going to sit here and try to improve Mother Nature,” Parrish said. “Let’s not create another Everglades here. Now is the time to take the action to do something different.” Benjamin Chandler, executive director of Chattahoochee’s Main Street program, stressed that “we stand together with the city of Apalachicola.” “Our focus is first preservation and economic development,” he said. “We are tied to its history. We stand together as sister cities.” Shannon Hartsfield, who leads the Franklin County Seafood Workers Association, said it likely would be at least a year or two before the health of the estuary is restored. “Without these flows, we’re going to destroy our industry,” he said. “This is a dying way of life.” Steve Rash, owner of Water Street Seafood, said when he started in the 1980s, he recalled traveling to California and Denver, “where they were proud to be serving oysters from Apalachicola Bay.” Oyster processors from Franklin County shipped product across the country then, he said, “but unfortunately that’s not the case” today. “My company doesn’t buy Apalachicola oysters now,” he told the general. “There just isn’t enough to go around. We used to employ 50-60; it’s down to 20-30 now.” Rash said he’s seen declines in crab, fish and shrimp, and a boost in imports. “This bay is disappearing before our eyes right now,” he said. “We used to produce two truckloads of crabs a week to North Carolina. We don’t see any flounders anymore. The entire make-up of the bay is changing. The main problem is the lack of water.” He said though oysters nationwide are more popular now than ever, “we’ve basically fallen off the chart where we should be leading the industry. In the current environment, the price of oysters being so high, Apalachicola missed the boat; we’re out of the game. “This place should be booming, because of the potential this place has to produce seafood. Unfortunately the opposite is true.” Dan Tonsmeire, the Apalachicola Riverkeeper, shared numbers that indicated the ACF river flows support more than onethird of the eastern Gulf of Mexico, bolstering $5 billion in annual revenues and 55,000 jobs in west Florida alone. “We want to work with the Corps to raise your sights to see the whole system,” both for navigation and ecological needs, he said. Tonsmeire said the Riverkeeper has voiced support for limited dredging, but he warned of the potential negative effect the disposal of dredge spoils could have on the rivers’ sloughs. He said an upcoming geomorphic effluvial assessment could be a useful tool in determining how best to proceed with any dredging. George Floyd, with the Apalachicola Maritime Museum, addressed improving navigation and safety on the river, and he outlined a brief history of the river’s commercial history, from shipping cotton, timber and turpentine to harvesting sponges and seafood. “There have been many industries come and go,” he said. “We need to be thinking about the future, about new economic opportunities for Franklin County and others, where our needs come together for navigational maintenance.” Turner said having grown up in St. Louis, he learned all about the Mississippi River from his father and grandfather, so he understands the importance of river life. “Nine months ago, I was struggling to say the word ‘Apalachicola,’ ” he said. “I’ve become quite fluent. I’ve had a chance to hear a lot about so many different cultures. I’m enjoying the opportunity to learn about your city.” Le t us u se ou r qu ic k an d ea sy sc re en in g pr oc es ses to de te ct th e tr ue nat ur e of yo ur is sue s an d be gin to tr ea t th e ca us e an d no t th e sy mp to ms . My name is Dr . To ny Sa lam ay , DC ($ 47 ) 16 13 Sa in t An dre ws Bl vd . Pa na ma Cit y, FL 32 405 We sb it e: www .t heb ay do ct or .c om Of ce Nu mbe r: 850 -7 85 -9 37 2 Is yo ur Ir r it ab le Bo we l Sy nd ro me , Co lit is or Cr oh n' s Di se as e G et ti ng Wo rs e? F eel Con ne d to Yo ur Ow n Ho me Be cau se Of It ? Sp ec ia l ra te wi th thi s cou po n $4 7 (r eg ul ar co st $2 25 ) Va li d Ma rc h 22 nd to Ma rc h 29 th , 20 15 to th e rs t 20 ca lle rs. Th e of fe r in cl ud es : NATION & WORLD Monday, March 23, 2015 | The News Herald | Page A3 require the county to accept the insurance company’s reimbursement amount for ambulance service, which is less than what the county bills. Lassiter is not alone. Other Bay County residents who have received similar bills have vented their frustration to officials. Mark Bowen, the county’s chief of emergency services, said the type of insurance plan a person carries determines whether the county receives compensation for an ambulance bill as an outof-network provider. “Even our billing company sometimes doesn’t know what a person’s plan says,” he said. The county does accept payments for ambulance bills from insurance companies, but it has not entered into a contract to become an in-network provider with any insurance companies because the county would have to accept lower compensation for those customers whose plans pay for out-of-network coverage, Bowen said. “If we were to sign contracts, it would cost the Bay County taxpayers $250,000 per year just for Florida Blue,” he said. “That only affects about 60 percent of commercially insured Bay County citizens. When the other 40 percent are examined and contracts are contemplated with the remaining carriers such as AETNA, CIGNA, United, there would be an additional loss of between $65,000 and $85,000 per year. There is nowhere for this money to come from except local taxpayers.” But Lassiter looks at it differently. If the county accepted Florida Blue as an in-network provider, the insurance company would have paid out $994.95 on his $1,502.68 bill. Instead, it paid nothing. Lassiter said he could afford the $507 difference, and he feels the county is losing valuable income by not accepting the compensation for in-network providers. “Most people are probably like me,” he said. “If (the bill is) $500, I can try to pay that off and not mess up my credit. But for the ($1,502) that I can’t pay, let it go to collections.” He has decided to pay a minimum $25 a month on the bills to keep collectors off his back. “If they accepted insurance (as an in-network provider), they’d at least get that money from the insurance company, plus people would be more apt to pay,” Lassiter said. But Bowen said almost all 911 EMS providers in Florida do not sign contracts with commercial insurance companies to accept in-network compensation for ambulance service. Bowen said accepting insurance as an in-network provider for ambulance transports mainly would benefit the insurance company. “For a person who has met their deductible and has a typical 80/20 policy, any subsidy afforded to the insurance company and patient greatly benefits the insurance company while minimally helping most patients,” he said. He said the typical innetwork insurance contract forces the county to discount the transport rates by about 15 percent. “So if the patient is paying 20 percent of a charge, they would just get a 15 percent discount, while the insurance company would enjoy the same 15 percent applied to 80 percent of the net charges,” Bowen said. Special assessment would help Bowen said the county possibly could cut its bills and accept the insurance in-network compensation if the county had a special assessment to help pay for EMS service. Bowen said some commissioners are interested in the county accepting the in-network compensation, recognizing that some residents are surprised and displeased at getting ambulance bills of more than $1,300. Commissioners “would like, I think, to be in-network if we can afford it, so if we ever get to a point where we’ve got the funding to do that, then maybe we will,” he said. Another option is to charge county residents nothing for ambulance service if they pay a fee or tax for the service, and charge people from out of town the full bill, Bowen said. When Bay Medical Center operated the county’s ambulance service, the hospital accepted in-network insurance compensation for ambulance transports, Bowen said. He said the hospital was earning much of its money on the health care services it provided after getting the patient to the hospital, so the ambulance bill wasn’t a priority. The County Commission recently decided to get tougher with collections, voting to move delinquent accounts to a collector after 120 days instead of the current 180 days. Commissioner Mike Thomas said the county has balked at being too aggressive in collecting money from constituents who were forced to take emergency ambulance transports. “We all decided to be lax to start with on collections because you don’t want to make people mad because they are also your constituents,” Thomas said. “The fact is, if you turn these bulldog collectors over to them within 30 days, you may get more money, but some of those people haven’t healed yet. Some of those people have lost people.” Before the commission changed the policy, a firstparty collection agency known as Intermedix handled collections for the first 180 days after invoices for ambulance rides were sent out, which usually took a couple of months to end up in a person’s mailbox. After the company received no response from the customer, the company sent the bills to the delinquent accounts vendor, Credit Business Services Inc., which can put unpaid bills on a person’s credit report. Intermedix earns 4.5 percent of the unpaid bills it collects. CBS is paid 21 percent. County Commissioner George Gainer said the county has offered a quality ambulance service but has fallen short in collecting payment for that service. “There is no question at all that our staff and the staff we inherited is doing a great job in providing the services,” he said. Gainer said when patients are stabilized, staff should ask them or their family how they are going to pay. He said the hospitals can share the insurance information about the patients with county ambulance officials. “If you get a tooth filled, or you go down to the doctor, they’ll ask you to sign one form that says, ‘The patient is responsible for the services,’ ” he said. “And that’s pretty much the attitude we’ve got to take. I don’t think you would take a person who is bleeding to death or having a heart attack and try and get billing information right then, but as soon as they stabilize a person and get them to a hospital and emergency room, get their information.” But County Commission Chairman Guy Tunnell said “philosophically, I have a problem with our (paramedics) being bill collectors.” ‘CAN’T AFFORD’ from Page A1 WATER FLOW from Page A1 The county does accept payments for ambulance bills from insurance companies, but it has not entered into a contract to become an in-network provider with any insurance companies because the county would have to accept lower compensation for those customers whose plans pay for out-of-network coverage.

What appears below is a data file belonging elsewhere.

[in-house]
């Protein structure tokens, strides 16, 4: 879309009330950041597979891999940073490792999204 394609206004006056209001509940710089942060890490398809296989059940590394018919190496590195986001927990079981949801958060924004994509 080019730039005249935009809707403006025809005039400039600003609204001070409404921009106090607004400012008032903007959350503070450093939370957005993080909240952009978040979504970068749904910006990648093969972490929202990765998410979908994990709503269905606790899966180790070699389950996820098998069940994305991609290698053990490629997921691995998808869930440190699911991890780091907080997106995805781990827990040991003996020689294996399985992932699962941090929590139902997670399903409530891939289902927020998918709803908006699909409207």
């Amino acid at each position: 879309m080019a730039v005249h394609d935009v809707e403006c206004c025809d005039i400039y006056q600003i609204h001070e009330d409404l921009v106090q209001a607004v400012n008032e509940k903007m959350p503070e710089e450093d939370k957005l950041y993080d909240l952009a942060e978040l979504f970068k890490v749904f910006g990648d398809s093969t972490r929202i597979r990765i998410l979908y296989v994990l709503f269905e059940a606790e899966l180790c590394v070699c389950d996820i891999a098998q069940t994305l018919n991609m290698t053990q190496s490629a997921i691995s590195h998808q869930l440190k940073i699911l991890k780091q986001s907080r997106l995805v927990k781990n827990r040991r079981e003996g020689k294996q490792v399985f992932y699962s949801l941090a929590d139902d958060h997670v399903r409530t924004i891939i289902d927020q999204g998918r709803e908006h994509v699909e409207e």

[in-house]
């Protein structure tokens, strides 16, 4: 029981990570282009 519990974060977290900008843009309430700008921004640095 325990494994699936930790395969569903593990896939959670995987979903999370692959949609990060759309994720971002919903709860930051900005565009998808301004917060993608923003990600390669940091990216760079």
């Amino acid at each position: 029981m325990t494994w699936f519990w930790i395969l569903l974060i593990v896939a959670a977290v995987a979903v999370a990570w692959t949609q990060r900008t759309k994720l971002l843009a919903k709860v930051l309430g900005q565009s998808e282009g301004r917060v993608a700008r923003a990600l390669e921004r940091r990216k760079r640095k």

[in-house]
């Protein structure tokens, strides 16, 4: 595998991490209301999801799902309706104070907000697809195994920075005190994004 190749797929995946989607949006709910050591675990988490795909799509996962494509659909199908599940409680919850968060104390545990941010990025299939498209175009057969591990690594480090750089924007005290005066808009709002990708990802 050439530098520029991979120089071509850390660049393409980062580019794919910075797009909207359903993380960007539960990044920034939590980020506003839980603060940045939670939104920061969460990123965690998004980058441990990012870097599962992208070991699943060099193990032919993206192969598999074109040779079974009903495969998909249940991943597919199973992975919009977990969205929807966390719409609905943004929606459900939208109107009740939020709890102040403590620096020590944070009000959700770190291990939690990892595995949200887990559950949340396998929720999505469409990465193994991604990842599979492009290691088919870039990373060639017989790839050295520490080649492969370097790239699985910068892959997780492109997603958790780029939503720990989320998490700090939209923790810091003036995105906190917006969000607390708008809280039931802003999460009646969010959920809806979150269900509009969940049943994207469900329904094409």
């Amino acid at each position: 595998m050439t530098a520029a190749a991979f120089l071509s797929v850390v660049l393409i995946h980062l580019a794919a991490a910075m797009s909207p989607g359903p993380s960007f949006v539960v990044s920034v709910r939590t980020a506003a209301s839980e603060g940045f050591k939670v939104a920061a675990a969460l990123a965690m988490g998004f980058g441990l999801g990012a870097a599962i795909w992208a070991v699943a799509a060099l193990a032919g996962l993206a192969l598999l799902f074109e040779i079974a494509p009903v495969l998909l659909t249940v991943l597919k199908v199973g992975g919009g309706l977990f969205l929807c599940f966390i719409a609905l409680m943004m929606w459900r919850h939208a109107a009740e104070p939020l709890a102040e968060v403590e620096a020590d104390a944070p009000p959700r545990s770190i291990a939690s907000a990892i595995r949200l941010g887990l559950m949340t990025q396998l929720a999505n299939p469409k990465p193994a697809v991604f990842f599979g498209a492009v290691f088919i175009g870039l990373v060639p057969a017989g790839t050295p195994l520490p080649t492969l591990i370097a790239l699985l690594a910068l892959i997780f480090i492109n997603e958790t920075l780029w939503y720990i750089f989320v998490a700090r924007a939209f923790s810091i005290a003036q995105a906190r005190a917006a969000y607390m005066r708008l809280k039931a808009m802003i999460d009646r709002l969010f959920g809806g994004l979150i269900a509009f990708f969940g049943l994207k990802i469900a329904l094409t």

Page A4 | The News Herald | Monday, March 23, 2015 NATIO N & WORLD 2014 Universal Uclick releas e dates: Marc h 21-2 7 12-1 (15) from The Mini Page 2015 Universal Uclick Have you ever played hockey? Whether on ice or asphalt, with a puck or a ball, it’s a fast-moving team sport and fun for all. This week, The Mini Page takes a look at this fast-paced sport that dates back to the 1800s. Myste rio us ori gins No one is sure how ice hockey started. Similar games have been played for hundreds of years. These include games played in fields or on the ice with sticks and balls. The first-known indoor hockey game in North America took place in Montreal, Canada, on March 3, 1875. Playi ng the game In ste ad of a bal l, ice ho cke y use s a puck , a fla t, hard rubbe r disk that slides on the ice . One team tries to sco re by hitti ng the puc k int o the opp onen t’s goa l with a sti ck. Hock ey stic ks have lon g shaft s and smal l bla des. They look much like the lette r “L. ” Each hockey game is played for three equal periods of time, usually 20 minutes each. Intermissio ns separate the periods and give players a chance to res t. If a game is tied after three periods, an overti me period is usually played. Shooto uts may also be used to break a tie game. All About Ice Hockey Flying on the Ice Ic e hockey is a major sport in North Americ a, and there are many levels of compet ition for all ages. than 350,0 00 boys and girls under 18 play ice hockey acros s the country. college hockey season extends from Octobe r until April . A posts eason tourname nt begins in late March, with the winni ng teams advanci ng to the Frozen Four, much like college basketball’ s Final Four. National Hockey League is an organizat ion of 30 profe ssional Canada. Many NHL games are shown on TV. The top 16 NHL teams advanc e to the Stanl ey Cup playoffs , which will be played from April until June . Winter Olymp ic Games since 1920. have combined to win the secon d-most Olympic ice hock ey medals (16) of any country. Team Canada has won the most medals (20). ’Tis the season to lace up the ska tes Ice hockey is popular in many parts of the world, and 73 nations are mem bers of the International Ice Hockey Feder ation. Abou t 50,000 girls between the ages of 6 and 18 play ice hockey in the U.S. Minnesota and Michigan have the most hockey players. photo courtesy USA Hockey from The Mini Page 2015 Unive rsal Uclick A Sport for All Ages that deve lops ice hocke y programs and helps the sport grow in the kids and adults to play. It also works to educate playe rs, parents and coaches abou t rules , respo nsibilities and safety. Parti cipants are taught about import ant ideas such as teamwo rk, sportsman ship and respect for other s. Try Hock ey for Free Days, when kids are given a chance to try out equipm ent, get on the ice and learn more about “the faste st game on Earth” in a fun way. Every bod y can play Alo ng with boys’ and girls’ programs for disabled players. Their motto is “Hockey is for everybody.” There are four types of ice hockey avail able: Ice sledge hockey has been a part of the Paralympic Winter Games since 1994, and 12 nations have sent teams to the games. Team USA has won the gold medal in the last two competitions. The equi pme nt All players wear composite skates with metal blades. They also wear protective equipment, including helmets, gloves and many types of padding for the neck, shoulders, elbows and lower body. Younger players also wear face masks to protect their heads. The goalie wears a helmet that completely covers the entire face. In addition to using a bigger stick and wearing large pads, a goalie wears a large glove to catch and deflect shots. images courtesy USA Hockey A Zambo ni (zam-BOHnee) machine sprays water that freeze s to form new ice on a hockey rink. It also smooths and cleans the ice. photo courtesy Brandon Keim/ Ready Resources from The Mini Page 2015 Universal Ucli ck The Mini Page provides ideas for webs ites, books or other resourc es that will help you learn more about this week ’s topics . On the Web: At the library: and the Rules of the Game” by John Sias Napier V H O C K E Y T L A N E P M G P O W E R S D I K H E E O T C U F M R W I N G B E I F U E Q C Y A L P E J L R L F O N T S K D E F E N S E A S T T R K Z D R A W R O F O I O E O A X O S T I C K E G D O R P T D E N Q K N I R J E H R S E J N C E C H N O I S S I M R E T N I S Wor ds tha t remind us of ice hoc key are hidden in the block above. Some wor ds are hidd en backw ard or diagona lly, and som e letter s are used twice . See if you can find : CENTER , DEFENS E, FORWAR D, GOAL IE, HOC KEY, ICE, INTERM ISSI ON, KIDS, LINE , OFF SID ES, PENALTY , PL AY, POWER , PUCK , REFER EE, RINK , SHOO TOU T, SKAT ER, SPO RT, STI CK, WI NG, ZO NES . Hocke y from The Mini Page 2015 Unive rsal Uclic k TM Ba sse t Brown ’s Tr y ’n ’ Fin d from The Mini Page 2015 Universa l Uclick Isabel le: What two flavors of ice cream do sharks like best? Ian: Fin-il la and jaw-be rry! All the foll owing jokes have something in common. Can you guess the comm on them e or category ? Isa: What did the ice-cream cone say to the newspap er reporter ? Ike: “What’ s the scoop?” TM Mighty Funny’ s Mini Jokes Imelda : What job requires a loud voice? Ivy: The ice-scream man! from The Mini Page 2015 Universal Uclick Mi ni Sp y Min i Sp y lov es to play hocke y. See if you can find : heart pig’s face bowl ice cream cone ruler book horse’s head net bucket ladder word MINI bird arrow peanut question mark saw needle letter A letter E pencil TM from The Mini Page 2015 Univ ersal Uclic k You’ll need: What to do: 1. Preheat oven to 400 degrees . Coat a large baking sheet with cookin g spray. 2. Arra nge potat o wedge s on the sheet , then spray them wit h cooking spray. 3. Season with salt and pepper , then sprinkl e with parme san. You will need an adult’ s help with this recipe. Adapted from “T he Robin Ta kes 5 Cookbook fo r Busy Fa milies” with permission from Andrews McMeel Publishing ( TM Ro ok ie Co ok ie ’s Reci pe Parm esan Fries from The Mini Page 2015 Univers al Uclick Meet Cathy & Marcy Cathy Fink and Marcy Marxer form a duo of singers, songwriters , musicians, yodelers and producers . They have won two Grammy Awards and were the 2006 Grand Prize winners in the John Lennon Songwri ting Contest. Cathy plays the banjo, guitar , mandolin and fiddle. She teaches at music camps and loves to ride her bike and hike. She suppo rts several chari ties concerni ng the environment , the arts and nonviole nce. Marcy plays the guitar, banjo, mandolin, bouzo uki, hammer ed dulcim er, Latin percussi on, pennywh istle, flutes and ukulele. She teaches at music camps and online. She also tours with another band. Marcy supports several charities involved with the arts. She volunt eers her performances at senior cen te rs an d classro oms. She loves astron omy, bike riding and woodwork ing. photo by Sara R. Coats Marcy (left) and Cathy from The Mini Page 2015 Univers al Uclick Jo hn Tavare s has been a gifted hock ey player for years. At age 14, he was allowed to participa te in a Canadi an junior leagu e a full year ahead of schedule after being professional hocke y, he broke a 33-year-o ld junior hockey record with 215 caree r goals. The New Yor k Isla nders sele cted John as the fi rst overall pick in th e 2009 Na ti o nal Ho ckey Lea gue Entry Draft at ag e 19 as a ce nter-fo rward . Four yea rs la ter , he wa s na med th e Is l an de rs ’ capt ain. Joh n was als o a me mb er of th e go ld me dal-wi nnin g Canad ian natio nal hockey team at the 2014 Wi n te r Ol y mp ics in So ch i, Jap an. How ever, a kne e in jury in the Olym pic quar terf inals ended his entire sea son . Through the Islanders’ first 57 games this season , the all-star Tavares had 56 points (27 goals, 29 assis ts) and helped to put his team atop the NHL’s Metropolit an Division. TM Jo hn Ta var e s Gus Goodsp ort’ s Supersp ort Height: 6-1 Age: 24 Hometown: Mississa uga, Ontario, Canada from The Mini Page 2015 Universal Uclick Understanding Hockey Pl ease inclu de all of the appro priat e regis tered tra dem ark sym bols and copyr ight lines in any publ ication of The Mini Page . The Mi ni Page S taff Be tt y De bna m Fo undi ng Ed itor an d Edi tor at La rge Lisa T ar ry Ma nag ing Edi to r Lu cy Li en Assoc iat e Ed it or Wendy Da ley Art is t The Mini Page thanks Jayson Hron, manager of youth communications for USA Hockey, for help with this issue. Next week, The Mini Page learns all about wolves. The team s Two teams pla y against eac h other in an ice hoc key matc h. Eac h team has six pla yers on the ice at one time , inc luding one who is the goalt ender , or “goali e. ” Th e other five pla yers are position pla yers , or skaters — three are forwards and two are defens emen . Fo rw ards do most of the scoring , while defensemen try to stop the other team’ s forw ards . Am ong the three forw ards , one is the center , while the others are wings , one on the left and one on the right. Eac h grou p of forw ards is called a line . Ev er y pla yer is activ e, sk atin g up and down the ice , and they can get extreme ly ti red. Ra ther tha n sub sti tut e indiv idu al pla ye rs , forw ards and defense men come in and out of the game as a line or pair , call ed a lin e chang e . Ice hockey is played on a large sheet of ice called a “rink” or “h oc key ri nk ” that is surrounde d by walls. Tall panels of safety glass surroun d the pla yi ng are a to prot ect th e spectato rs from flyin g pucks . The hock ey rink is separa ted into three differ ent zones by line s painte d on the ice. The se lines and zones are import ant to how the spor t is play ed. Blue lines ind icate the offens ive and defen si ve zone s. The are a betwee n the blue lines is called the neutra l zone. The othe r lines on a hocke y rink are the center lin e, or red line, and the goal lines . The puck must enter the offens ive zone before the attac king team’s players. Otherwise, the team is said to be “offside,” and play is stopped. Once the puck is in the offensive zone, it must stay there. If it is hit out of the zone past the blue line, the attacking players must leave the zone before the puck can be played in again . The pe nal tie s Most hock ey games have thr ee referees wh ose job is to make sur e the game is pla yed fair ly. They may call pla yers for penalt ies , or bre aking the rules . When a playe r is sent to the penal ty box, the team must play short handed , or witho ut one player. The other team is then on a power play — a one-player advantage. A hockey game begins in the rink’s center circle with the faceoff — a oneon-one competition to control the puck. Faceoffs occur anytime play is stopped, including for goals, penalties or when the puck is hit out of the rink. The Stanley Cup is awarded each year to the NHL champion. From 1893 to 1927, it was given to the top amateur or professional team in North America. photo courtesy National Hockey League Getti ng star ted You can play hockey anywhere! You need only a hocke y stick , a puck or ball and a flat surfa ce, such as a tennis court, gym floor or driveway . Playing hockey is a great way to meet new frie nds and learn new skills, such as skating, handlin g the stick, passing and shooting. It’s the fastest team sport, and it’s good exerc ise. “Another terrific thing abou t hocke y is that great playe rs come in all shapes and sizes. You don’t need to be super tall or supe r big Hockey offi cial.